Waze Local is celebrating the first month of its full release to the SMB marketplace as a hyperlocal marketing platform and Small Business Week by handing out free tacos at Los Angeles eatery, El Huero Drive-Thru Grill.
For Waze Local, which offers ad products to SMBs on the Google-owned crowdsourced navigation app, Small Business Week presents an early opportunity to show how itWaze Local shows how it drives traffic during Small Biz Week with a drone’s serving brand like El Huero.
“We’re really proud to support Small Business Week because local businesses are a key ingredient in creating communities, in job growth, and they’re recognized as a key economic engine,” said Matt Phillips, Head of Waze Local. “And our mission is to support those kinds of businesses, like El Huero, which has been an early advertising partner of ours.”
One other Waze Local beta tester, NYC-based Kung Fu Tea, which has about 150 franchises in the U.S. Australia, Canada, and Vietnam, saw a 30 percent increase in navigations to its Springfield, IL location as a result of using the platform’s ad units.
The three ad formats are Branded Pins, which highlights a store’s location on the Waze map to drivers within a set radius; Promoted Search, which gives priority ranking to advertisers whose keywords match what a Wazer is looking for (“Where’s the best lunch special near me?”); and the Zero-Speed Takeover, a billboard that appears across the app’s entire screen when a car comes to a complete stop and disappears automatically when the car is in motion.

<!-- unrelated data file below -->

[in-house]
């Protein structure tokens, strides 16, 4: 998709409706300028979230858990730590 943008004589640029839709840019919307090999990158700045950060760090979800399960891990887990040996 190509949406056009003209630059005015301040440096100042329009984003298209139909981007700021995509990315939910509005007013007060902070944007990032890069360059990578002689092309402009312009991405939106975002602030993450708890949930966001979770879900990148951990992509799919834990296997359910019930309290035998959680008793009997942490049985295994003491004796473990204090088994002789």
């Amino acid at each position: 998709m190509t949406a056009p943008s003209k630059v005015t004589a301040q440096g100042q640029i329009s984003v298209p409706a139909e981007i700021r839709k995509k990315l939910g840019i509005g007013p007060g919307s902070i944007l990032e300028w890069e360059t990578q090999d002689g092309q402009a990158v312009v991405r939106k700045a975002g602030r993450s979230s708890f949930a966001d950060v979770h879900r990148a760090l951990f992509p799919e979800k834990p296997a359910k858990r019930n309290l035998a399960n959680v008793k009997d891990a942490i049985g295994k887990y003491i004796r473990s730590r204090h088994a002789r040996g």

There are also tiers for SMBs of different sizes: the “starter” program is for businesses with one to 10 locations and starts at $2 a day and is limited to Branded Pins and Promoted Search; the “Waze Local Plus” offering includes the Zero-Speed Takeover and live support for $100 per day.
“The main things that I want small businesses to know is that Waze Local is designed with a small business in mind,” Phillips said. “We are driving customers to their store. There’s a lot of solutions to drive customers to the website, but what small businesses told us is, they want customers in their store. We designed Waze Local to do that. We also designed it to be very easy to set up, in most cases, within two or three minutes.”
In addition to free tacos and Waze Local swag being handed out at El Huero, a real-life Waze pin will hover above El Huero’s location via drone, to direct traffic to the Mexican-American restaurant.
Waze Local will continue its small business outreach after the week is out in a partnership with Google, where the two will host 90 different workshops across the country.
“Our launch was a resounding success,” Phillips said. “We have had more advertisers and small businesses join our platform in the past month than we’ve ever had. We’re experiencing a hyper-growth curve now, because small businesses see the value we offer. They understand that while there are many different platforms out there, Waze Local is unique in its ability to drive customers to their store.”